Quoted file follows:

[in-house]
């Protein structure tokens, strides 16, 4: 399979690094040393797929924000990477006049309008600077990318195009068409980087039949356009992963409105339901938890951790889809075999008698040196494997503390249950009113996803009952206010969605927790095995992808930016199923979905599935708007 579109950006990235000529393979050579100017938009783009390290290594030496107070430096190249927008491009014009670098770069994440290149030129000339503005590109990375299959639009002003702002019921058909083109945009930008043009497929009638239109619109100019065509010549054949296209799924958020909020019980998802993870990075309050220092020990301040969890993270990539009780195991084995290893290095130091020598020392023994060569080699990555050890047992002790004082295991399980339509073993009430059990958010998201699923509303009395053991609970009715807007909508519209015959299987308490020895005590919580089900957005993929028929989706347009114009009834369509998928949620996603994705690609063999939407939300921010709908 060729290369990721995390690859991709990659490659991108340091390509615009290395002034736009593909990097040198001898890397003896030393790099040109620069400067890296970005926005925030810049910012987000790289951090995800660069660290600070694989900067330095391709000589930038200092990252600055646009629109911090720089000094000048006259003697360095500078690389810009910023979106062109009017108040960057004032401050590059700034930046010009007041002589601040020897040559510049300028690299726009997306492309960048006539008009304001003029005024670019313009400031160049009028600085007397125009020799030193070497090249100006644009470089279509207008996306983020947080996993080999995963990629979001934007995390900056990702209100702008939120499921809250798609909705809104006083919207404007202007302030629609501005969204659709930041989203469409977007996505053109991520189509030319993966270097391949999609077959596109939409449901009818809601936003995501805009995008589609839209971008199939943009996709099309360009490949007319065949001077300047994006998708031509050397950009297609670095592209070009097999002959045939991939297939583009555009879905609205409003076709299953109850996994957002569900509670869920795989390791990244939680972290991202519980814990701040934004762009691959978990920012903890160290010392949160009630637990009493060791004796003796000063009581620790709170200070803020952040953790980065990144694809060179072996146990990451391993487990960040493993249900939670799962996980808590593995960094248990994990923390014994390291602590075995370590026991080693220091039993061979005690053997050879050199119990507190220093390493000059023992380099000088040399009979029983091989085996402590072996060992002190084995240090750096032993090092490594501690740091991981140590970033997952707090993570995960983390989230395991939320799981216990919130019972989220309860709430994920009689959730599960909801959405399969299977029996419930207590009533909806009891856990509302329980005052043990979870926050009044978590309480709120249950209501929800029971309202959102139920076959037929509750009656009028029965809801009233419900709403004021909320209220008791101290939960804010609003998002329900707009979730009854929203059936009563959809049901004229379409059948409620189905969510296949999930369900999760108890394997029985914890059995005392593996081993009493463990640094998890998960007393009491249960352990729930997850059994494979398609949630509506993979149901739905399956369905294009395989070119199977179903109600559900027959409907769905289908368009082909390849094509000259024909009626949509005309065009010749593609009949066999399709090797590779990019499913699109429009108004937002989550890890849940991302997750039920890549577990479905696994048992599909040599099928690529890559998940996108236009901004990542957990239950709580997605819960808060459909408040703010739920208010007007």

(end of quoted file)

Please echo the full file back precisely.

[in-house]
């Protein structure tokens, strides 16, 4: 399979690094040393797929924000990477006049309008600077990318195009068409980087039949356009992963409105339901938890951790889809075999008698040196494997503390249950009113996803009952206010969605927790095995992808930016199923979905599935708007 579109950006990235000529393979050579100017938009783009390290290594030496107070430096190249927008491009014009670098770069994440290149030129000339503005590109990375299959639009002003702002019921058909083109945009930008043009497929009638239109619109100019065509010549054949296209799924958020909020019980998802993870990075309050220092020990301040969890993270990539009780195991084995290893290095130091020598020392023994060569080699990555050890047992002790004082295991399980339509073993009430059990958010998201699923509303009395053991609970009715807007909508519209015959299987308490020895005590919580089900957005993929028929989706347009114009009834369509998928949620996603994705690609063999939407939300921010709908 060729290369990721995390690859991709990659490659991108340091390509615009290395002034736009593909990097040198001898890397003896030393790099040109620069400067890296970005926005925030810049910012987000790289951090995800660069660290600070694989900067330095391709000589930038200092990252600055646009629109911090720089000094000048006259003697360095500078690389810009910023979106062109009017108040960057004032401050590059700034930046010009007041002589601040020897040559510049300028690299726009997306492309960048006539008009304001003029005024670019313009400031160049009028600085007397125009020799030193070497090249100006644009470089279509207008996306983020947080996993080999995963990629979001934007995390900056990702209100702008939120499921809250798609909705809104006083919207404007202007302030629609501005969204659709930041989203469409977007996505053109991520189509030319993966270097391949999609077959596109939409449901009818809601936003995501805009995008589609839209971008199939943009996709099309360009490949007319065949001077300047994006998708031509050397950009297609670095592209070009097999002959045939991939297939583009555009879905609205409003076709299953109850996994957002569900509670869920795989390791990244939680972290991202519980814990701040934004762009691959978990920012903890160290010392949160009630637990009493060791004796003796000063009581620790709170200070803020952040953790980065990144694809060179072996146990990451391993487990960040493993249900939670799962996980808590593995960094248990994990923390014994390291602590075995370590026991080693220091039993061979005690053997050879050199119990507190220093390493000059023992380099000088040399009979029983091989085996402590072996060992002190084995240090750096032993090092490594501690740091991981140590970033997952707090993570995960983390989230395991939320799981216990919130019972989220309860709430994920009689959730599960909801959405399969299977029996419930207590009533909806009891856990509302329980005052043990979870926050009044978590309480709120249950209501929800029971309202959102139920076959037929509750009656009028029965809801009233419900709403004021909320209220008791101290939960804010609003998002329900707009979730009854929203059936009563959809049901004229379409059948409620189905969510296949999930369900999760108890394997029985914890059995005392593996081993009493463990640094998890998960007393009491249960352990729930997850059994494979398609949630509506993979149901739905399956369905294009395989070119199977179903109600559900027959409907769905289908368009082909390849094509000259024909009626949509005309065009010749593609009949066999399709090797590779990019499913699109429009108004937002989550890890849940991302997750039920890549577990479905696994048992599909040599099928690529890559998940996108236009901004990542957990239950709580997605819960808060459909408040703010739920208010007007």